Sud Aviation / Aerospatiale SA 330 Puma
Medium Transport / Assault Helicopter


Focus Model: Sud Aviation / Aerospatiale SA 330H Puma
Country of Origin: France
Manufacturer: Aerospatiale - France / Westland - UK
Initial Year of Service: 1969
Production: 697


Crew: 3 + 16


Length: 59.55 ft (18.15 m)
Width: 49.21 ft (15.00 m)
Height: 16.86ft (5.14 m)
Weight (Empty): 7,796 lb (3,536 kg)
Weight (MTOW): 15,432 lb (7,000 kg)


Powerplant: 2 x Turbomeca Turmo IVC turboshaft engines generating 1,575shp each and driving main blade and tail blade rotors.


Maximum Speed: 170 mph (273kmh; 147 kts)
Maximum Range: 360 miles (580km)
Service Ceiling: 15,748 ft (4,800 m; 3.0 miles)
Rate-of-Climb: 1,400 feet per minute (427 m/min)


Hardpoints: 0
Armament Suite:
Mission-specific depending on role and operator. May include machine guns and cannons as needed.


Variants:
Alouette IV - Initial Series Designation


SA 330A - Base Series Designation initially produced by Sud Aviation; eight prototypes.

SA 330B Initial Production Example Models

SA 330Ba - Designation for SA 330H model when in French service.

SA 330C Initial Export Variant Model

SA 330E - Basis of HC.Mk 1 RAF model produced by Westland for trials program.

SA 330F - Export Variant

SA 330G - Fitted with Turmo IVC turboshaft engines; production now by Aerospatiale.

SA 330H - Militarized Variant similar to the SA 330G; some standardized from SA 330F models.

SA 330J - Produced with new blade construction; based overall on SA 300G model series; civilian equivalent of "L" model.

SA 330L - Produced with new blade construction; based overall on SA 330H model series; defintive military Puma.

SA 330R - Stretched Fuselage Variant of which only one produced; led to development of SA 332 Super Puma model series.

SA 330S - Portugal model featuring Makila 1 turboshaft engines and composite blades.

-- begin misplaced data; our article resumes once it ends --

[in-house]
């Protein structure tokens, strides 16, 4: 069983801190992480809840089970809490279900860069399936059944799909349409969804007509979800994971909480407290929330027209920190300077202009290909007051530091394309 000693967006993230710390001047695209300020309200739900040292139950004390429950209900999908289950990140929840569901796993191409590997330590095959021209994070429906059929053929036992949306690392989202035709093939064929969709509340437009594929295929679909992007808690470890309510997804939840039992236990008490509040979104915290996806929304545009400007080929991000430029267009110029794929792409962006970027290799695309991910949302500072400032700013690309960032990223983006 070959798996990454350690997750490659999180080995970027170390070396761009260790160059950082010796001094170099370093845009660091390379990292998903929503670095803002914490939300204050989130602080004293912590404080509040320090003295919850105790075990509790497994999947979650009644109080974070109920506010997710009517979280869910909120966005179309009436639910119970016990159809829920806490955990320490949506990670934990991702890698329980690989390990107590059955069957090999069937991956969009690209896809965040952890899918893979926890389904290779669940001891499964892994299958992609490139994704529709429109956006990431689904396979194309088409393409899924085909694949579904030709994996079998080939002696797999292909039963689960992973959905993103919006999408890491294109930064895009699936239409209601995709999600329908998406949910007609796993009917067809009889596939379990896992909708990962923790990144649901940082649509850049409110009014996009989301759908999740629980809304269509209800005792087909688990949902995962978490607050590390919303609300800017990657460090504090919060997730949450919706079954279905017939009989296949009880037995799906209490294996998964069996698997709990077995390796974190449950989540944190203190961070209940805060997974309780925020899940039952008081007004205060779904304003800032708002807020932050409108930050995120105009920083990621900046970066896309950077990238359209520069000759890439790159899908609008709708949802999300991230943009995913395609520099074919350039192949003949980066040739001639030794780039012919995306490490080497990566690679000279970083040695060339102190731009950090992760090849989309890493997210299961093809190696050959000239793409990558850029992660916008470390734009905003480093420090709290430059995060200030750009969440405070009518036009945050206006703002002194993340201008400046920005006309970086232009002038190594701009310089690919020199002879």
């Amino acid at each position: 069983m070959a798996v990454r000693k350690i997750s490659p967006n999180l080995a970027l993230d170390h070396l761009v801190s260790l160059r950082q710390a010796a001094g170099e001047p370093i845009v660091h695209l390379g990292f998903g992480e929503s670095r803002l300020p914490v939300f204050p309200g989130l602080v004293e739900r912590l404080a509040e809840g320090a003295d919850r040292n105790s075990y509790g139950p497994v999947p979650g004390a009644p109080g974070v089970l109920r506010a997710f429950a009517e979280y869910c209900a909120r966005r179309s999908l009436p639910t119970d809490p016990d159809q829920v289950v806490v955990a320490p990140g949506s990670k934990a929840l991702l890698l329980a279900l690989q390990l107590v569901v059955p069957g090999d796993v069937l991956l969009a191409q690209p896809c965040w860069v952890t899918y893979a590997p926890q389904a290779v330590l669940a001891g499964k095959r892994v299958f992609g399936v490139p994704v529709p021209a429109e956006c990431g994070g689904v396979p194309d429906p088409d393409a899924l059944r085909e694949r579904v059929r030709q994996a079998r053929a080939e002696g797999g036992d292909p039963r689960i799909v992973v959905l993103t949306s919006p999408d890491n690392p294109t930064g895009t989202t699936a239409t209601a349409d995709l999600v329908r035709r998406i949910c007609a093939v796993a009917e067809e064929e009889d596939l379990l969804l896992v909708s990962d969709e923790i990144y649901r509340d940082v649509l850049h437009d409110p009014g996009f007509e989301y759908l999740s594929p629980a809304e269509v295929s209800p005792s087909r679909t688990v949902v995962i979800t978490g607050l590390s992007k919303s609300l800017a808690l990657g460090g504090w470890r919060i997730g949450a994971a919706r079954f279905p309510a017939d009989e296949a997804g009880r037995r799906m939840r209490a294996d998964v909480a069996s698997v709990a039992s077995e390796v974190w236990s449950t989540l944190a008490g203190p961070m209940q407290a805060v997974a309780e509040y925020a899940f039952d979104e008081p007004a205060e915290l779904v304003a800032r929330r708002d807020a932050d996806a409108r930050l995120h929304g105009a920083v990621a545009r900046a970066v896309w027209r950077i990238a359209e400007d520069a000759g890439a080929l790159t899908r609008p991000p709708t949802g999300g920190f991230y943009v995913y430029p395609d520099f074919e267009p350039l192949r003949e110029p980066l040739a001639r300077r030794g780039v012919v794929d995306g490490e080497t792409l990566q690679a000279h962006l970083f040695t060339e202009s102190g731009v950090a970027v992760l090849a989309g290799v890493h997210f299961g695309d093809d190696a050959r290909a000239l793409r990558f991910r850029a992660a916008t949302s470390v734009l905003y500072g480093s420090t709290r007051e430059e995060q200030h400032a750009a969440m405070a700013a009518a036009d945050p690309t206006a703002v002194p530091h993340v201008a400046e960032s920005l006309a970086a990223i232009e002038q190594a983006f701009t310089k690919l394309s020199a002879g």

SA 330Z - Fitted with fenestron tail rotor assembly; developmental aircraft for SA 360 "Dauphin".

IAR 330L - Romanian-produced Puma based on SA 330L model series; transport variant and gunship variant (fitted with 20mm cannon gunpods and side-mounted launch rails for rockets and missiles).

IAR SOCAT Puma - Nose-mounted FLIR system; 20mm turret cannon; anti-tank missile mounts; based on IAR 330L model series; produced in conjunction with Israeli Elbit corporation.

SA 332 "Super Puma" First flew in 1978; fitted with de-icing equipment, more powerful engines, single-wheel landing gear systems and new composite main rotor blades.

SA 360 "Dauphin"

HC.Mk 1 - Based on SA 330E model but in RAF service; built under license by Westland; 48 such models produced at Yeovil.

Atlas Oryx - South African-produced indigenous model based on SA 330.

NSA-330 - Indonesian license-produced Puma based on the SA 330L model.


Operators:
Albania; Argentina; Belgium; Brazil; Cambodia; Cameroon; Chile; Ivory Coast; Ecuador; Ethiopia; France; Gabon; Gambia; Germany (civilian); Guinea; Indonesia; Iran; Kenya; Kuwait; Lebanon; Malawi; Mexico; Morocco; Nepal; Nigeria; Pakistan; Philippines; Protugal; Romania; Slovenia; South Africa; Spain; Sudan; Togo; United Arab Emirates; United Kingdom; United States; Venezuela; Zaire